$11.5B lost in remittance fees this year alone

Why are costs still high? And how can we fix it?

Today more than ever, low- and middle-income communities rely on money sent home from friends and family abroad. In 2021, G20 sending countries will send nearly $215 billion in remittances - but a whopping $11.5 billion will be lost to fees along the way.

The United Nations Sustainable Development Goals include a goal to reduce the cost of remittances to less than 3% by 2030. Our new report based on World Bank data shows that the average cost of sending a remittance is staggeringly high: for G20 sending countries, it’s still at 6.5%.

And the 13 countries that we tracked are slow to decrease costs - too slow to reach the 2030 goal.

If more progress had been made on lowering the cost of remittances to the 3% target set by the UN, the people on the receiving end could receive $5 billion more in 2021!

That’s a huge number. A number that would positively impact the livelihoods of millions around the world.

Here’s the good news: we know how to fix this.

Loopholes in regulations and inefficiencies in the underlying infrastructure make remittances more expensive than they should be. To lower costs in line with the UN’s 3% target, we need more transparency in the market. People sending money to friends and family back home should know what they pay.

UK government research showed that when consumers were shown transparent pricing (with upfront fees and FX margins disclosed in a single amount (“total cost”), the percentage of first-time remittance senders choosing the best option doubled from 34.3% to 68.9%.

This allows people to shop around, increases competition in the market and will drive down prices as a result. Ultimately, higher income countries (Europe, the UK and Australia for example) hold the power to require transparent pricing from banks and providers.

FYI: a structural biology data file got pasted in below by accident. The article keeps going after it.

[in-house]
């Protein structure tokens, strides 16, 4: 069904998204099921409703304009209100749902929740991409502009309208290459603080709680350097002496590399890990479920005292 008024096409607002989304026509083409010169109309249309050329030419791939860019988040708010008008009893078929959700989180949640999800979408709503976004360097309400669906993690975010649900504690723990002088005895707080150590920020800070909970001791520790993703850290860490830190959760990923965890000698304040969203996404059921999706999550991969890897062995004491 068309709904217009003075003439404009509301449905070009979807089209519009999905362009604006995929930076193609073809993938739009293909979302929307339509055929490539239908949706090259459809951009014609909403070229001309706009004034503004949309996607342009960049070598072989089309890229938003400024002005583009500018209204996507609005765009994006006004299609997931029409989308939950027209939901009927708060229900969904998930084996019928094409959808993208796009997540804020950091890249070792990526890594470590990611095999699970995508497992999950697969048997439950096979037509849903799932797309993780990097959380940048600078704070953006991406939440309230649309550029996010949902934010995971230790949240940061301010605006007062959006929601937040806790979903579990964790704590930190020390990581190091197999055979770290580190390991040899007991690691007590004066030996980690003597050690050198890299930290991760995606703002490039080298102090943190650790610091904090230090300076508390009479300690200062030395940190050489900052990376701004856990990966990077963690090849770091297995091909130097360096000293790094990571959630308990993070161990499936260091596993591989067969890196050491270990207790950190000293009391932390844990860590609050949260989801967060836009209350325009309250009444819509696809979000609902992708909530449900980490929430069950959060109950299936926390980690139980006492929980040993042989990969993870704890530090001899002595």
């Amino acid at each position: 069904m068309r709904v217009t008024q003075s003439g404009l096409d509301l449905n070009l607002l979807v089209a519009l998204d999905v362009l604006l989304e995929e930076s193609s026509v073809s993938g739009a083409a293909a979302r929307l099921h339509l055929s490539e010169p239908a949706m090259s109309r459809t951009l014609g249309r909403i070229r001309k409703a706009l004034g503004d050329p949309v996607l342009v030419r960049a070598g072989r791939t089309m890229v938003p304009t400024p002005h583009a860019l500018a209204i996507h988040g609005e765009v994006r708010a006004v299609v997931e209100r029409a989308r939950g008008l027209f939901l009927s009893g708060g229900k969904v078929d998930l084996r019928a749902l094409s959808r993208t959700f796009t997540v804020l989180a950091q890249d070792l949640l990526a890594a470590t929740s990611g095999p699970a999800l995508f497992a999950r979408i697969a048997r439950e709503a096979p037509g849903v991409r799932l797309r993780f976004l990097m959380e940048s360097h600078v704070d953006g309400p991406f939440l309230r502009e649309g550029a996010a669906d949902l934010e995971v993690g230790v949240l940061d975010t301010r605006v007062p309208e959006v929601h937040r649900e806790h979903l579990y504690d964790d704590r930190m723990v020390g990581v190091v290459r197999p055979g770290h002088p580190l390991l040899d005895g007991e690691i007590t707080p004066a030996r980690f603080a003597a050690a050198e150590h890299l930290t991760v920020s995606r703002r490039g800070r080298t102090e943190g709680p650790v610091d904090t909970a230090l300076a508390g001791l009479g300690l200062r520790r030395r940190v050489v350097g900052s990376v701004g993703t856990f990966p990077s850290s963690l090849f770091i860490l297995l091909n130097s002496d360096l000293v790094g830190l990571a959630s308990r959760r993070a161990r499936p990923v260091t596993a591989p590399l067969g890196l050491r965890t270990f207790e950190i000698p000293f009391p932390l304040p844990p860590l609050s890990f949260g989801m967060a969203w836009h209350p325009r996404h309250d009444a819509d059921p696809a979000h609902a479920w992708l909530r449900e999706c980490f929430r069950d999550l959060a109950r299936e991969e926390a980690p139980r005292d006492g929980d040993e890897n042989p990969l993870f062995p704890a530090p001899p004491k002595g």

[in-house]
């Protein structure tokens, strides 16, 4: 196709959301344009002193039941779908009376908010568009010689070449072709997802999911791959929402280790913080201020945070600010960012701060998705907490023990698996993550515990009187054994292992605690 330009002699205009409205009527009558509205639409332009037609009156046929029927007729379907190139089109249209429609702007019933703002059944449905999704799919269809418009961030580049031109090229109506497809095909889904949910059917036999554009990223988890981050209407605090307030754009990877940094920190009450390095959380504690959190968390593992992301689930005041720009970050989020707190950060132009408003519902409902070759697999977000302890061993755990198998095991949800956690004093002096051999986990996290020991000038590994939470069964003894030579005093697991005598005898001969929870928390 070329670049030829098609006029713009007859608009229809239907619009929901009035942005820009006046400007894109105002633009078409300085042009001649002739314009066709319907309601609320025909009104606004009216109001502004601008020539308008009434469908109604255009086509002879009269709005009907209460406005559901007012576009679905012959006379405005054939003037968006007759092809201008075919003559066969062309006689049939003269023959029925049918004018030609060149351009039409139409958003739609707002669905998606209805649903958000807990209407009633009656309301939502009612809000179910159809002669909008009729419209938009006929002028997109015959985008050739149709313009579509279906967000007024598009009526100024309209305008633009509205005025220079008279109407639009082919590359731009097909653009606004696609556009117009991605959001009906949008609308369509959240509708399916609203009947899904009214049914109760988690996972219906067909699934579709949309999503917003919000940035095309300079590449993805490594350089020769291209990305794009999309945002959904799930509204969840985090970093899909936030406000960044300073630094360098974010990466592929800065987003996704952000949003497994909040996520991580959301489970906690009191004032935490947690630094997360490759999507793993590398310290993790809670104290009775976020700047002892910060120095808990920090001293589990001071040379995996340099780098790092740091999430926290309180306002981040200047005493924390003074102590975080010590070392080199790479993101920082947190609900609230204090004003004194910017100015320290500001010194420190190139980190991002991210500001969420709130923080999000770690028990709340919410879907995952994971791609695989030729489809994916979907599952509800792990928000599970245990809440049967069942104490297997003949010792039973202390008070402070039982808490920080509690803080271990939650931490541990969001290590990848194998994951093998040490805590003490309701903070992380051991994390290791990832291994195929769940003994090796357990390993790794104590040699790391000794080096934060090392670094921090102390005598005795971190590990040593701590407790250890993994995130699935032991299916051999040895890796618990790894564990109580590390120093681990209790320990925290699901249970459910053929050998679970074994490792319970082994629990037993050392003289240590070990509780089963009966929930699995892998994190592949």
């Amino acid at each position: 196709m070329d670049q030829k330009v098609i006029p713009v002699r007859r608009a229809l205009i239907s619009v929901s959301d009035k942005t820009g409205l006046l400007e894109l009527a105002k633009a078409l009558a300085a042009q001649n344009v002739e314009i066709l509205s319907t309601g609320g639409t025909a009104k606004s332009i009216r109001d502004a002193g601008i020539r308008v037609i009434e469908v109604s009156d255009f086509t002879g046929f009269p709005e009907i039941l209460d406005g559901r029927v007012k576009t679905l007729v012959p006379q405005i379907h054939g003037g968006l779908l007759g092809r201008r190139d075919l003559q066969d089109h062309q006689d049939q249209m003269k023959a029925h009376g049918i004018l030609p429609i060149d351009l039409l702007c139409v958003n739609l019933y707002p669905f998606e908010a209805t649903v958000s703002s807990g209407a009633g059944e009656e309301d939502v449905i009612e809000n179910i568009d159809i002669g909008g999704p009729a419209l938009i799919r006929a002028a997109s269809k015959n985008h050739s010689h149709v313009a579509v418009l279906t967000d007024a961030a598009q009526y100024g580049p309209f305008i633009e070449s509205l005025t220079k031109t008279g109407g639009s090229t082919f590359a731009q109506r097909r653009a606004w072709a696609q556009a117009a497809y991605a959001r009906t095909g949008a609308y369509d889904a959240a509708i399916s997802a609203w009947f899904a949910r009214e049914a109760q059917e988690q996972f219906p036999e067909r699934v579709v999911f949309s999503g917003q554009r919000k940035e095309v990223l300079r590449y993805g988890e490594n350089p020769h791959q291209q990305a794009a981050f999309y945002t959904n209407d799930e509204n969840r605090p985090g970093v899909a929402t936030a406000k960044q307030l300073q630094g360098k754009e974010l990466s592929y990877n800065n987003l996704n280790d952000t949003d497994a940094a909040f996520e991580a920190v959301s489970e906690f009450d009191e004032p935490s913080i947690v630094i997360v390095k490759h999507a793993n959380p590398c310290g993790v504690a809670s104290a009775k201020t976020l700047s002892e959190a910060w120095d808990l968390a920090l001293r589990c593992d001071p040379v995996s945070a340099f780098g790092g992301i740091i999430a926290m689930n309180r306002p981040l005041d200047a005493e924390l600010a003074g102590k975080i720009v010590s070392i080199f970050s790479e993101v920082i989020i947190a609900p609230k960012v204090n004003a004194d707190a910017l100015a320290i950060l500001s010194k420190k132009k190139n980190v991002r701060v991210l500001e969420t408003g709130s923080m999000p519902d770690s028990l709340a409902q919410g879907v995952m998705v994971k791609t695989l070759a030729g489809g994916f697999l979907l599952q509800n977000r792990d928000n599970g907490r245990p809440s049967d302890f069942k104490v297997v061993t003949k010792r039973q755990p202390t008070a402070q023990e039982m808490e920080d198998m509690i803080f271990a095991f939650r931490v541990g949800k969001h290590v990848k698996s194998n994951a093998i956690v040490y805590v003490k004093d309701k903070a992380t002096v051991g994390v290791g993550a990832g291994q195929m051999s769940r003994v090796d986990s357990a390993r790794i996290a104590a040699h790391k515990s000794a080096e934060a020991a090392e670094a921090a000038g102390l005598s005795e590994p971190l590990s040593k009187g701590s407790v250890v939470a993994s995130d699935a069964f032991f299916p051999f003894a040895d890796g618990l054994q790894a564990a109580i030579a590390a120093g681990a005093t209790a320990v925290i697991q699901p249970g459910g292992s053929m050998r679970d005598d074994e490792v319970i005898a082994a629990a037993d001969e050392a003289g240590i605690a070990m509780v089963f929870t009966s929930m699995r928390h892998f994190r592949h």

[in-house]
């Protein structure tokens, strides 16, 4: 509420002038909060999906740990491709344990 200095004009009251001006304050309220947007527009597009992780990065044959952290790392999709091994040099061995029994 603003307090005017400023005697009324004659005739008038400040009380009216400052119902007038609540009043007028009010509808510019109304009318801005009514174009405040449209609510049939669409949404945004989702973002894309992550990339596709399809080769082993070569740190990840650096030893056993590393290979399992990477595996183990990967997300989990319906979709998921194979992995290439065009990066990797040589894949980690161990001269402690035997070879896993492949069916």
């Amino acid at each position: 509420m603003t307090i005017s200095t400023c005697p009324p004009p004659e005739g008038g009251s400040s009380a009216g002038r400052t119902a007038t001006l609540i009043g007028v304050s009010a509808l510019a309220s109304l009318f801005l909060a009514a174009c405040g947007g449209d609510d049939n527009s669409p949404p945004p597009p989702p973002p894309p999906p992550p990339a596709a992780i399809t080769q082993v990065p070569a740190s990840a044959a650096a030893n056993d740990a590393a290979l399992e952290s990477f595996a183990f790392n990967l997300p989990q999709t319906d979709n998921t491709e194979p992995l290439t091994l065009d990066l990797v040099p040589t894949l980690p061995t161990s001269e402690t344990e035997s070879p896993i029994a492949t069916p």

To reach the 2030 UN goal, governments must take immediate action to reduce these costs and put more money in the people that need it most.

At our online roundtable on 23 September focused on lowering remittance costs, European Finance Commissioner Mairead McGuinness delivered a clear message reiterating the European Union’s commitment to delivering on the UN goal 10c - and how the EU intends to meet it.

We also heard from leading remittance experts including Dilip Ratha, World Bank, Lead Economist, Migration and Remittances and Head of KNOMAD; Dr Sandra Sequeira, Associate Professor at the London School of Economics; Kieran Murphy, Member of the Secretariat, Financial Stability Board and Wise’s own Diana Avila, Global Head of Banking and Expansion on what more governments should be doing to lower these costs.

GR Virtual event | Lowering remittance costs: Is the UN goal of 3% by 2030 achievable?

About Wise

Wise is a global technology company, building the best way to move money around the world. With the Wise account people and businesses can hold over 50 currencies, move money between countries and spend money abroad. Large companies and banks use Wise technology too; an entirely new cross-border payments network that will one day power money without borders for everyone, everywhere. However you use the platform, Wise is on a mission to make your life easier and save you money.

Co-founded by Kristo Käärmann and Taavet Hinrikus, Wise launched in 2011 under its original name TransferWise. It is one of the world’s fastest growing, profitable technology companies and is listed on the London Stock Exchange under the ticker, WISE.

16 million people and businesses use Wise, which processes over €10 billion in cross-border transactions every month, saving customers over €1.6 billion a year.

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